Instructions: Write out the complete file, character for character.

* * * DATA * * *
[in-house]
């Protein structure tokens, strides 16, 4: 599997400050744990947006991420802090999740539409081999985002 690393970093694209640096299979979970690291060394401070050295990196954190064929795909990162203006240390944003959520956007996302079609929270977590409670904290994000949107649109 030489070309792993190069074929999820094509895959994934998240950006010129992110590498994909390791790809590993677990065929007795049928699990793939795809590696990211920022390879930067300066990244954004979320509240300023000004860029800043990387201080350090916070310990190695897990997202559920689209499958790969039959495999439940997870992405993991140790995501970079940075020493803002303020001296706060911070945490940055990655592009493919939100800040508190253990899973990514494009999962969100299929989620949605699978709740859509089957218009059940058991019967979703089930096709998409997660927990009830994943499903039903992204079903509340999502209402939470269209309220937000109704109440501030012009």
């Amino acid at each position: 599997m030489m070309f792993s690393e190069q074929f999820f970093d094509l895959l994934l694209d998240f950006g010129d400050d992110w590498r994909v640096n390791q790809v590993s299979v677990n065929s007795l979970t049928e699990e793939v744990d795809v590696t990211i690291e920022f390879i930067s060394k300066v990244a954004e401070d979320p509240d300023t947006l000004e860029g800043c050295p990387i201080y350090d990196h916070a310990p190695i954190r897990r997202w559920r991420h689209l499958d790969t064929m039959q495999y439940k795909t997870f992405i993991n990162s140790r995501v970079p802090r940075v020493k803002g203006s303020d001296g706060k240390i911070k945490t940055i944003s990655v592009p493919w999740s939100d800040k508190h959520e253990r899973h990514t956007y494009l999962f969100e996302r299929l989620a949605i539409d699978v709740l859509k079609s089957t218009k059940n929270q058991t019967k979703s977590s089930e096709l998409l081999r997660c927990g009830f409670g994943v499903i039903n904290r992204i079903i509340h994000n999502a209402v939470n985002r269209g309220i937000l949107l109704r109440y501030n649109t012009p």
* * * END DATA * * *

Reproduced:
[in-house]
């Protein structure tokens, strides 16, 4: 599997400050744990947006991420802090999740539409081999985002 690393970093694209640096299979979970690291060394401070050295990196954190064929795909990162203006240390944003959520956007996302079609929270977590409670904290994000949107649109 030489070309792993190069074929999820094509895959994934998240950006010129992110590498994909390791790809590993677990065929007795049928699990793939795809590696990211920022390879930067300066990244954004979320509240300023000004860029800043990387201080350090916070310990190695897990997202559920689209499958790969039959495999439940997870992405993991140790995501970079940075020493803002303020001296706060911070945490940055990655592009493919939100800040508190253990899973990514494009999962969100299929989620949605699978709740859509089957218009059940058991019967979703089930096709998409997660927990009830994943499903039903992204079903509340999502209402939470269209309220937000109704109440501030012009």
């Amino acid at each position: 599997m030489m070309f792993s690393e190069q074929f999820f970093d094509l895959l994934l694209d998240f950006g010129d400050d992110w590498r994909v640096n390791q790809v590993s299979v677990n065929s007795l979970t049928e699990e793939v744990d795809v590696t990211i690291e920022f390879i930067s060394k300066v990244a954004e401070d979320p509240d300023t947006l000004e860029g800043c050295p990387i201080y350090d990196h916070a310990p190695i954190r897990r997202w559920r991420h689209l499958d790969t064929m039959q495999y439940k795909t997870f992405i993991n990162s140790r995501v970079p802090r940075v020493k803002g203006s303020d001296g706060k240390i911070k945490t940055i944003s990655v592009p493919w999740s939100d800040k508190h959520e253990r899973h990514t956007y494009l999962f969100e996302r299929l989620a949605i539409d699978v709740l859509k079609s089957t218009k059940n929270q058991t019967k979703s977590s089930e096709l998409l081999r997660c927990g009830f409670g994943v499903i039903n904290r992204i079903i509340h994000n999502a209402v939470n985002r269209g309220i937000l949107l109704r109440y501030n649109t012009p």